These crossed each other at intervals, suggesting either rotation or oscillation of slow type.
No smoke, flames, propeller arcs, engine noise, or other plausible or visible means of propulsion were noted. The color was silver, resembling an aluminum-painted
fabric, and did not appear as dense as a parachute canopy.
When the object dropped to a level such that it came into line of vision of the mountain tops, it was lost to the vision of the observers.
It is estimated that the object was in sight about 90 seconds. Of the five people sitting in the observation truck, four observed this object.
The following is our opinion about this object:
It was man-made, as evidenced by the outline and functional appearance.
Seeing this was not a hallucination or other fancies of sense.
Exactly four hours later the pilot of an F-51 was flying at 20,000 feet about 40 miles south of Muroc Air Base when he sighted a "flat object of a light-reflecting nature." He reported
that it had no vertical fin or wings.
All air bases in the area were contacted but they had no aircraft in the area.
When he first saw it, the object was above him and he tried to climb up to it, but his F-51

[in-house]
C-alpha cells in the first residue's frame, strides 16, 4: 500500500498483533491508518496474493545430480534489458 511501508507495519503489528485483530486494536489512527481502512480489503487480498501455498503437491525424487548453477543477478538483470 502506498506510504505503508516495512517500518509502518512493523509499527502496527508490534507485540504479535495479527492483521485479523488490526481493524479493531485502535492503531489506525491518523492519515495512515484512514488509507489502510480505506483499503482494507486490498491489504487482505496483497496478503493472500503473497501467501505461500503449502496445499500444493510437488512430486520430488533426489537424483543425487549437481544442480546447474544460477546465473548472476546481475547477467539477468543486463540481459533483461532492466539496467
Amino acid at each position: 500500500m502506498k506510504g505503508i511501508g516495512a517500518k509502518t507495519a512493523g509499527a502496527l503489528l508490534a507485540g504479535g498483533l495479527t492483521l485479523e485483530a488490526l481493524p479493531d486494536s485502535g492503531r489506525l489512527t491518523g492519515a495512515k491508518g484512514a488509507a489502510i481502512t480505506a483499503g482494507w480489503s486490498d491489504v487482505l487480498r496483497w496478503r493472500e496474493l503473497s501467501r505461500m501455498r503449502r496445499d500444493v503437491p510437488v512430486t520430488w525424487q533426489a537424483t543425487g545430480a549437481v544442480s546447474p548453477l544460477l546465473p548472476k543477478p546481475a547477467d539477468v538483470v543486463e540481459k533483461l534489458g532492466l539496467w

would not climb high enough.
By the end of July 1947 the UFO security lid was down tight. The few members of the press who did inquire about what the Air Force was doing got the same treatment that you would get today if you
inquired about the number of thermonuclear weapons stock-piled in the U.S.'s atomic arsenal. No one, outside of a few high-ranking officers in the Pentagon, knew what the people in the barbed-wire
enclosed Quonset huts that housed the Air Technical Intelligence Center were thinking or doing.
The memos and correspondence that Project Blue Book inherited from the old UFO projects told the story of the early flying saucer era. These memos and pieces of correspondence showed that the UFO
situation was considered to be serious; in fact, very serious. The paper work of that period also indicated the confusion that surrounded the investigation; confusion almost to the point of panic.
The brass wanted an answer, quickly, and people were taking off in all directions. Everyone's theory was as good as the next and each person with any weight at ATIC was plugging and investigating his
own theory. The ideas as to the origin of the UFO's fell into two main categories, earthly and non-earthly. In the earthly category the Russians led, with the U.S. Navy and their XF-5-U-1, the "
Flying Flapjack," pulling a not too close second. The desire to cover all leads was graphically pointed up to be a personal handwritten note I found in a